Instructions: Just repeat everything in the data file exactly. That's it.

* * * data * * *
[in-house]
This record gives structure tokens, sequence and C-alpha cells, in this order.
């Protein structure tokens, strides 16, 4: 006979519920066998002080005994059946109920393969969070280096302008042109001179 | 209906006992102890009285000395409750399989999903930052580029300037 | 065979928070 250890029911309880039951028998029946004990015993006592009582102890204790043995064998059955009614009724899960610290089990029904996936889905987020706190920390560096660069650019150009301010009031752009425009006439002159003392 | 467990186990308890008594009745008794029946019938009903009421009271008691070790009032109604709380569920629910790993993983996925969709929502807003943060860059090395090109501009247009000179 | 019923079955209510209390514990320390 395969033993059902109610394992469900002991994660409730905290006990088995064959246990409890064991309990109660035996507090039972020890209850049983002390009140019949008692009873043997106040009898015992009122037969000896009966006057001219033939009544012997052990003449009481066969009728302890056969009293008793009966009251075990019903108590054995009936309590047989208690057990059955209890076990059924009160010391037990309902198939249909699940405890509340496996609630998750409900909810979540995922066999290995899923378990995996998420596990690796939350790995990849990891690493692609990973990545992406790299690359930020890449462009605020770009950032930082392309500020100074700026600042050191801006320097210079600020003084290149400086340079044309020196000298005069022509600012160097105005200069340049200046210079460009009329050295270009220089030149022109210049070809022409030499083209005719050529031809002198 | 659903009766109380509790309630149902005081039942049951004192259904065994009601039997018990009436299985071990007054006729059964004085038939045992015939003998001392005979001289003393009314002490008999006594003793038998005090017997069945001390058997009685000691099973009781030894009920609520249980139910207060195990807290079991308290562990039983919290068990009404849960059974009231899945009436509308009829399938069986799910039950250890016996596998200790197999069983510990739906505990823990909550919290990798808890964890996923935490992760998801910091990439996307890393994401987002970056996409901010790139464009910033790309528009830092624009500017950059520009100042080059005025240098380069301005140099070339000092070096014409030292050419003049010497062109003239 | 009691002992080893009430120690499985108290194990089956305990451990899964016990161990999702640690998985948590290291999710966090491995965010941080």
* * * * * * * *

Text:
[in-house]
This record gives structure tokens, sequence and C-alpha cells, in this order.
């Protein structure tokens, strides 16, 4: 006979519920066998002080005994059946109920393969969070280096302008042109001179 | 209906006992102890009285000395409750399989999903930052580029300037 | 065979928070 250890029911309880039951028998029946004990015993006592009582102890204790043995064998059955009614009724899960610290089990029904996936889905987020706190920390560096660069650019150009301010009031752009425009006439002159003392 | 467990186990308890008594009745008794029946019938009903009421009271008691070790009032109604709380569920629910790993993983996925969709929502807003943060860059090395090109501009247009000179 | 019923079955209510209390514990320390 395969033993059902109610394992469900002991994660409730905290006990088995064959246990409890064991309990109660035996507090039972020890209850049983002390009140019949008692009873043997106040009898015992009122037969000896009966006057001219033939009544012997052990003449009481066969009728302890056969009293008793009966009251075990019903108590054995009936309590047989208690057990059955209890076990059924009160010391037990309902198939249909699940405890509340496996609630998750409900909810979540995922066999290995899923378990995996998420596990690796939350790995990849990891690493692609990973990545992406790299690359930020890449462009605020770009950032930082392309500020100074700026600042050191801006320097210079600020003084290149400086340079044309020196000298005069022509600012160097105005200069340049200046210079460009009329050295270009220089030149022109210049070809022409030499083209005719050529031809002198 | 659903009766109380509790309630149902005081039942049951004192259904065994009601039997018990009436299985071990007054006729059964004085038939045992015939003998001392005979001289003393009314002490008999006594003793038998005090017997069945001390058997009685000691099973009781030894009920609520249980139910207060195990807290079991308290562990039983919290068990009404849960059974009231899945009436509308009829399938069986799910039950250890016996596998200790197999069983510990739906505990823990909550919290990798808890964890996923935490992760998801910091990439996307890393994401987002970056996409901010790139464009910033790309528009830092624009500017950059520009100042080059005025240098380069301005140099070339000092070096014409030292050419003049010497062109003239 | 009691002992080893009430120690499985108290194990089956305990451990899964016990161990999702640690998985948590290291999710966090491995965010941080």